They will comb the waters and the floor of the Gulf of Mexico for clues.
They will visit areas where they found oil before and check out places it hasn't been detected.
It will be a busy 10 days for the 14 scientists aboard the R/V Weatherbird II, the research vessel from the University of South Florida that has been at the forefront of the investigation into the aftermath of the nation's largest environmental disaster.
The ship is scheduled to leave port at 6 p.m. on a mission to check areas that may have been impacted by the April 20 Deepwater Horizon oil rig explosion and sinking off the Louisiana coastline.
It will be the third such voyage for the Weatherbird.
The ship will visit the same areas where researchers in May found underwater plumes of degraded and invisible oil north-northeast of the BP well site, from which 172 million gallons of oil gushed. Scientists will also check out areas of the west Florida continental shelf where previously no signs of oil have been found.
David Hollander, chief scientist for the trip, said that researchers are anxious to see what the level of concentration the subsurface oil is at places where they found it back in May. They want to know if it has disappeared, thinned out or remained the same.
"If it stays there longer, that's bad news,'' Hollander said, stressing the importance of the fact-finding mission because USF is an independent body and not acting in the role of the government or a large corporation.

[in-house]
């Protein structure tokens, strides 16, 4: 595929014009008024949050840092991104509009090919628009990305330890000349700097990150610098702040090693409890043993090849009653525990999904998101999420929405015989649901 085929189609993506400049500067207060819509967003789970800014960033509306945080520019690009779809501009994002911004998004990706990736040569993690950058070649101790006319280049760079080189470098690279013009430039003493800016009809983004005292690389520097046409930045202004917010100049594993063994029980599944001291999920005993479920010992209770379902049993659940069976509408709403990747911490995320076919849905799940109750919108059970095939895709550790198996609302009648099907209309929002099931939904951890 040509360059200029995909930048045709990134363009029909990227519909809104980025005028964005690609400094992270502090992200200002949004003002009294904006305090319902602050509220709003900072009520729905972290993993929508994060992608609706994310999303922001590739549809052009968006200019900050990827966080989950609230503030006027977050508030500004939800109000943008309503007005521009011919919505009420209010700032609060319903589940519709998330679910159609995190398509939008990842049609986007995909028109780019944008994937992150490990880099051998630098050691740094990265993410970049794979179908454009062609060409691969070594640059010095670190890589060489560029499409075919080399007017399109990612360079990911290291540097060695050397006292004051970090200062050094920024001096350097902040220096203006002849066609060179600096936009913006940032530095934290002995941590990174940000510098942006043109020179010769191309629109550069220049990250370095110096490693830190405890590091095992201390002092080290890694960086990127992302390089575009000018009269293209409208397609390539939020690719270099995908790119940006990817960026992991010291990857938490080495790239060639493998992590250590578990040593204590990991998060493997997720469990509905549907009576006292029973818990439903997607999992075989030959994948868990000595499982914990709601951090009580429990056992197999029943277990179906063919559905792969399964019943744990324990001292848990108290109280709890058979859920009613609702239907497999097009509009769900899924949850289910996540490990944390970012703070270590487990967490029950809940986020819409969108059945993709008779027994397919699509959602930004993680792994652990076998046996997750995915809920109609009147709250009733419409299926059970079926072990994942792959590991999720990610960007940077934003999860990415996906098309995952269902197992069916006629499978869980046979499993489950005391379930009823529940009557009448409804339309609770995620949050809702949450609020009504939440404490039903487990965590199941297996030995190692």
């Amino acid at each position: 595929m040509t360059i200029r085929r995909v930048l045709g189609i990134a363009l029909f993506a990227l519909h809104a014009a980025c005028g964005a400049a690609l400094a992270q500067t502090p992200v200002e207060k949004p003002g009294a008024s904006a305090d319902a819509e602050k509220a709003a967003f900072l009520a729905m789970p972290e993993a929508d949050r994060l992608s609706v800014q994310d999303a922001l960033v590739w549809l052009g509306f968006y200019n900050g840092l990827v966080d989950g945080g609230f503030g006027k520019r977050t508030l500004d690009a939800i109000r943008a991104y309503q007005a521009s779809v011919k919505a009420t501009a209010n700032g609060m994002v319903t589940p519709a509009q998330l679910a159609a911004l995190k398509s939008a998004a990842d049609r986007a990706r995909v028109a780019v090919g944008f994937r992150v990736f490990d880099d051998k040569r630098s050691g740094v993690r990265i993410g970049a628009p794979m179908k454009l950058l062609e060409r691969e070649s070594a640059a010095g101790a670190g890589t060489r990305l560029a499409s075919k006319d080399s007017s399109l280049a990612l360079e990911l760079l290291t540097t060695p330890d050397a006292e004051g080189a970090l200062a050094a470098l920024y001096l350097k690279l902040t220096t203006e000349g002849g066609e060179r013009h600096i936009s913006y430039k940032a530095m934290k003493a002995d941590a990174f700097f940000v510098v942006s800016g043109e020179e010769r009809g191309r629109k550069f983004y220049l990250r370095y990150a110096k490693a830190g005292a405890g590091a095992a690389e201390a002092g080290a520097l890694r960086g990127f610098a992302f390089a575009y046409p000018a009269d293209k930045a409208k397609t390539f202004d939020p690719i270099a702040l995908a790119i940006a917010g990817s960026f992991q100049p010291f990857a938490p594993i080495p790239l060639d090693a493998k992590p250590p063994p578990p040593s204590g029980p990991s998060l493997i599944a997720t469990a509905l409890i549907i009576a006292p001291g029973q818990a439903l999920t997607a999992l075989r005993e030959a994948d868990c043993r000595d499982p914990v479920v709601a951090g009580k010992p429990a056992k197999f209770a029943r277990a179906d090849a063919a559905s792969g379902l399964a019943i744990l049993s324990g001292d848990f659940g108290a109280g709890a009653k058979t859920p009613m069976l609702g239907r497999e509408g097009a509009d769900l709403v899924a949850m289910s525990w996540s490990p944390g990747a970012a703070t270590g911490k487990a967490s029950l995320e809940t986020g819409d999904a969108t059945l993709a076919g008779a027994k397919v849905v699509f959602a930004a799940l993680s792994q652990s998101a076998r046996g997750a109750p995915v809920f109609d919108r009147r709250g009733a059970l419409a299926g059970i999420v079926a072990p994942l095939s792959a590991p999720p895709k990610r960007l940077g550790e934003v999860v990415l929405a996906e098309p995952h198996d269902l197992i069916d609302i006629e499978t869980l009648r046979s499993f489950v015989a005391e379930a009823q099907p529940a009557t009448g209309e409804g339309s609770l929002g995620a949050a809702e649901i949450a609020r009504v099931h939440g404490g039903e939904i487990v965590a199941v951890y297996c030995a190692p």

Officials will be looking for signs of oil, for evidence of dispersants, or the two paired together.
"This is a whole new game in deep-water blowouts,'' Hollander said. "We've never experienced this before.''
The trip, which costs about $250,000, is being paid for by the university's Office of Research and Innovation.
"It will be a very intense 10-day trip for the guys,'' said Bill Hogarth, dean of the College of Marine Science at USF in St. Petersburg.
Researchers will be taking water and sediment samples and also doing some work with fish and other marine life.
"We want to try to start that next phase and look at what impact it might have on the food chain and fisheries of the Gulf," Hogarth said.
That means, he said, scientists will be checking sources all along the food chain - the bacteria that eat the oil, the plankton that feed on the bacteria, the fish that feed on the plankton - to see what kind of impact the oil and the dispersants used to fight the spill might have.
The USF official said he was delighted that oil no longer was flowing from the ruptured rig a mile under the water's surface, and happy that federal officials maintain that much of the oil has disappeared.
"Just because you don't see it doesn't mean it's not having an impact,'' Hogarth said. "You expect surface oil to disappear. We're going to do what we do and report the science.''